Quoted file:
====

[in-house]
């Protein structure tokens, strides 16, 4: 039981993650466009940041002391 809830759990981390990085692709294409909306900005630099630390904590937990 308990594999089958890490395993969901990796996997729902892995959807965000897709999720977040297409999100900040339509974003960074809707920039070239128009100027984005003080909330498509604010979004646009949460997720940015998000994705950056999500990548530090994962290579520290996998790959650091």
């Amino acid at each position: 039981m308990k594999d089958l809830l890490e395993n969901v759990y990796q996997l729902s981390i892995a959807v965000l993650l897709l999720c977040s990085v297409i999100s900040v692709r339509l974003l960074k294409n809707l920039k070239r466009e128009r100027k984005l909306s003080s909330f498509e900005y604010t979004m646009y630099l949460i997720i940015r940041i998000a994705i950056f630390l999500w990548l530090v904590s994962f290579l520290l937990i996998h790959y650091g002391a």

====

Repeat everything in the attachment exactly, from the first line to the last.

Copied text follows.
[in-house]
């Protein structure tokens, strides 16, 4: 039981993650466009940041002391 809830759990981390990085692709294409909306900005630099630390904590937990 308990594999089958890490395993969901990796996997729902892995959807965000897709999720977040297409999100900040339509974003960074809707920039070239128009100027984005003080909330498509604010979004646009949460997720940015998000994705950056999500990548530090994962290579520290996998790959650091």
């Amino acid at each position: 039981m308990k594999d089958l809830l890490e395993n969901v759990y990796q996997l729902s981390i892995a959807v965000l993650l897709l999720c977040s990085v297409i999100s900040v692709r339509l974003l960074k294409n809707l920039k070239r466009e128009r100027k984005l909306s003080s909330f498509e900005y604010t979004m646009y630099l949460i997720i940015r940041i998000a994705i950056f630390l999500w990548l530090v904590s994962f290579l520290l937990i996998h790959y650091g002391a």